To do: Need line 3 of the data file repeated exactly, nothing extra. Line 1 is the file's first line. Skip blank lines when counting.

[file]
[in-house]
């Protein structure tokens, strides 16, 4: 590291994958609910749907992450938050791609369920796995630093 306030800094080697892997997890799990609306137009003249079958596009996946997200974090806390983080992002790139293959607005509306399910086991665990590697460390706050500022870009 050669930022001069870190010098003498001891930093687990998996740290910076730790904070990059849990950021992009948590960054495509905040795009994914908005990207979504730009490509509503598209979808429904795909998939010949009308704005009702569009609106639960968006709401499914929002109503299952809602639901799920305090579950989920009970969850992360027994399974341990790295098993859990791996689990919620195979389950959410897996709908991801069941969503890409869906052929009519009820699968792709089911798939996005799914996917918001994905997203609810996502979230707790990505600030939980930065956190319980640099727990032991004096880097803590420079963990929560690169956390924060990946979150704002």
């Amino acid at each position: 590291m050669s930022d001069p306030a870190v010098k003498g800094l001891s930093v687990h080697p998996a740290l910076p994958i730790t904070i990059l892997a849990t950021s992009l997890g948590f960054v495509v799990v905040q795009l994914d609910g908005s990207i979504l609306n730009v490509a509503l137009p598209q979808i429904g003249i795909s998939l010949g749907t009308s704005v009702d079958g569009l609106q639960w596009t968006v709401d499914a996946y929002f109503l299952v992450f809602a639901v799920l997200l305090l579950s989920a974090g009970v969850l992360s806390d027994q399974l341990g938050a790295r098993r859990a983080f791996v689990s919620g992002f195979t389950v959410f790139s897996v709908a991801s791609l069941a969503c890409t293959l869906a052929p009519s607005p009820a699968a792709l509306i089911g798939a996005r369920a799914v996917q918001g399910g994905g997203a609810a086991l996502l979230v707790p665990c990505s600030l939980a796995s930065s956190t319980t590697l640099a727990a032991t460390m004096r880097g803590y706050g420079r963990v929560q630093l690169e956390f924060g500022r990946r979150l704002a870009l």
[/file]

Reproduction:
């Amino acid at each position: 590291m050669s930022d001069p306030a870190v010098k003498g800094l001891s930093v687990h080697p998996a740290l910076p994958i730790t904070i990059l892997a849990t950021s992009l997890g948590f960054v495509v799990v905040q795009l994914d609910g908005s990207i979504l609306n730009v490509a509503l137009p598209q979808i429904g003249i795909s998939l010949g749907t009308s704005v009702d079958g569009l609106q639960w596009t968006v709401d499914a996946y929002f109503l299952v992450f809602a639901v799920l997200l305090l579950s989920a974090g009970v969850l992360s806390d027994q399974l341990g938050a790295r098993r859990a983080f791996v689990s919620g992002f195979t389950v959410f790139s897996v709908a991801s791609l069941a969503c890409t293959l869906a052929p009519s607005p009820a699968a792709l509306i089911g798939a996005r369920a799914v996917q918001g399910g994905g997203a609810a086991l996502l979230v707790p665990c990505s600030l939980a796995s930065s956190t319980t590697l640099a727990a032991t460390m004096r880097g803590y706050g420079r963990v929560q630093l690169e956390f924060g500022r990946r979150l704002a870009l």